Monday, April 23, 2012: The parade started at Guru Nanak Gurdwara, in Holy Bones, at noon.
Thousands of people – many in orange turbans, scarves and robes – followed the procession, and handed out sweets and treats to onlookers.
For 10-year-old Ruben Benning it was a chance to spend time with friends and family.
The youngster, from Bushby, said: "Mostly I like it because I get to see lots of my friends along the way. It is a lot of fun.
"Also, the free food is really good."
Mum Ami, 41, said: "It is such a lovely, peaceful celebration and a chance to share our religion with each other and the rest of the city – one of the best in the world when it comes to celebrating and accepting other cultures.
"It makes me so happy when I see people from other cultures walking with us."
For Sikhs, Vaisakhi commemorates the founding in 1699 of the Sikh community, the Khalsa.
It is also observed by Hindus, who celebrate it as a harvest festival.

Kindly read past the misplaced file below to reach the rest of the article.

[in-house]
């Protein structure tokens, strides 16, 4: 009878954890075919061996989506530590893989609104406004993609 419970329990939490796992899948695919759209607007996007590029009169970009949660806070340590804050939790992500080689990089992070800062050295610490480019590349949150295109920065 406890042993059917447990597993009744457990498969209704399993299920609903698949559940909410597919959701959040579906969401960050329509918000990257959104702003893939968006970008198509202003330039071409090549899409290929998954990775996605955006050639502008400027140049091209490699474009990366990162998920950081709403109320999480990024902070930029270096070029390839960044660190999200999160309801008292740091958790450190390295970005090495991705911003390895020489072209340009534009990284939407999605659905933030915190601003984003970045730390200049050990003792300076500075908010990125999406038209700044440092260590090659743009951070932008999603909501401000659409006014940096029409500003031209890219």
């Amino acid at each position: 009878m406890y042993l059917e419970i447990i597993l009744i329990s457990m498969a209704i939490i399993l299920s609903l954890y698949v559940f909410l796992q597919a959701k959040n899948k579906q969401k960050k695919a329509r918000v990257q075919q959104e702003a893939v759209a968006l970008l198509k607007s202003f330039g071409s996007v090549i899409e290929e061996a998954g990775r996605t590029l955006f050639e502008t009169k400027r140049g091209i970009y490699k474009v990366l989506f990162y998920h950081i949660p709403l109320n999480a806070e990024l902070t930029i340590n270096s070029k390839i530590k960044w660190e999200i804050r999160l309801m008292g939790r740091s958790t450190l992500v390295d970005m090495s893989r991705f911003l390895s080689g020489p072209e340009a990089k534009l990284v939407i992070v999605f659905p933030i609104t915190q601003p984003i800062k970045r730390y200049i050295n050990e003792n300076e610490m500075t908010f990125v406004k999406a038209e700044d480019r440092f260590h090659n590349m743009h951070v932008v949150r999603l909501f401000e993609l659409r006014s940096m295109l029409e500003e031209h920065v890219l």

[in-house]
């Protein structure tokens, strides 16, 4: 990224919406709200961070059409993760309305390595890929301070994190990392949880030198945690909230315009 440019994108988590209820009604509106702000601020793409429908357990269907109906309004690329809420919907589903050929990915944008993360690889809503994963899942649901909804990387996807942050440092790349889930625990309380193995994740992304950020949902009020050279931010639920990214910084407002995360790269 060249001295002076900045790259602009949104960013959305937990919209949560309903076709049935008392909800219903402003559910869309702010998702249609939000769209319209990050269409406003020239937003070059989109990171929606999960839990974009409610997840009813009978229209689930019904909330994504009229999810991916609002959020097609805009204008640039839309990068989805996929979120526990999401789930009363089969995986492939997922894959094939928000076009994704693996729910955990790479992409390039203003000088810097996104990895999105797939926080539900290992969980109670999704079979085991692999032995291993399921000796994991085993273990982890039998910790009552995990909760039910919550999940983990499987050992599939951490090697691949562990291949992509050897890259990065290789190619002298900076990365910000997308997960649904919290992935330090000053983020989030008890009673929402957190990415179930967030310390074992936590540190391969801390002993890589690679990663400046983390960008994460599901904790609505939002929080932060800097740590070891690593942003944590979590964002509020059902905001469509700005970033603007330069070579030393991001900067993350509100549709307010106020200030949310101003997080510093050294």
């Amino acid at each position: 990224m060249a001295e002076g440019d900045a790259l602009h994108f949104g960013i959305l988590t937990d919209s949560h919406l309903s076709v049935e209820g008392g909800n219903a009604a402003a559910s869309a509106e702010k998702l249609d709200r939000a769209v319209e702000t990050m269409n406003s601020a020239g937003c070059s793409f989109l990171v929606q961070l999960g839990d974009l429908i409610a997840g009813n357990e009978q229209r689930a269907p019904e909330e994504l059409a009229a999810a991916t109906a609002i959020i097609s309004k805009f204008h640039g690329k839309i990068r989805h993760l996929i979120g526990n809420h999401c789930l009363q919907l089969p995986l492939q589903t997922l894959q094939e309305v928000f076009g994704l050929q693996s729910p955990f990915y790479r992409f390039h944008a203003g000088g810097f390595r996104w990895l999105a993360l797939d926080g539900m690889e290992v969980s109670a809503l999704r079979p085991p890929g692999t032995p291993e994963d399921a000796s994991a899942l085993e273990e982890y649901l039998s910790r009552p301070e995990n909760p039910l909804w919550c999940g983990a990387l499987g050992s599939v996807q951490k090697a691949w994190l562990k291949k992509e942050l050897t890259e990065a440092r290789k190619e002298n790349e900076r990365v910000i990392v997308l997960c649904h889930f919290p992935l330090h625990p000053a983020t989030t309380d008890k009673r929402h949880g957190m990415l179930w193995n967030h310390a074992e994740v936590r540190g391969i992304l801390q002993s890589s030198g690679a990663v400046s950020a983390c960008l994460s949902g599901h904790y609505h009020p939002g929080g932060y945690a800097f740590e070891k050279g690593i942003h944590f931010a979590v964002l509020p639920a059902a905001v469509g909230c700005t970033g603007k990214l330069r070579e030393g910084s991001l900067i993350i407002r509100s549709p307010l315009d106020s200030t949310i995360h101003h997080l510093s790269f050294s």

Hardeep Kaur, took part with her mother Amarjit, 52, and sons Dylan, eight, and Aaron, five.
Mrs Kaur, 33, from Evington, Leicester, said: "It is really important for me to bring my boys along to learn about their roots. If they do not get involved now, they won't when they are older.
"It is nice to walk around our city, too."
Dylan only had one thing on his mind. "I love the food," he said.
"That's my favourite part. It keeps me going on the long walk."
For De Montfort University students Mani Dhillon and Serina Devi, the festival was a chance to feel at home.
Serina, 19, said: "We like to come along to think about our families.
"The food does remind you of what you are missing from home, though."
Mani, 20, said: "It is also a chance to show we are proud of our values and beliefs."
The procession took several hours to reach Guru Tegh Bahadur Gurdwara, in East Park Road, Highfields.
There, many worshippers spent the rest of the day eating, celebrating and praying.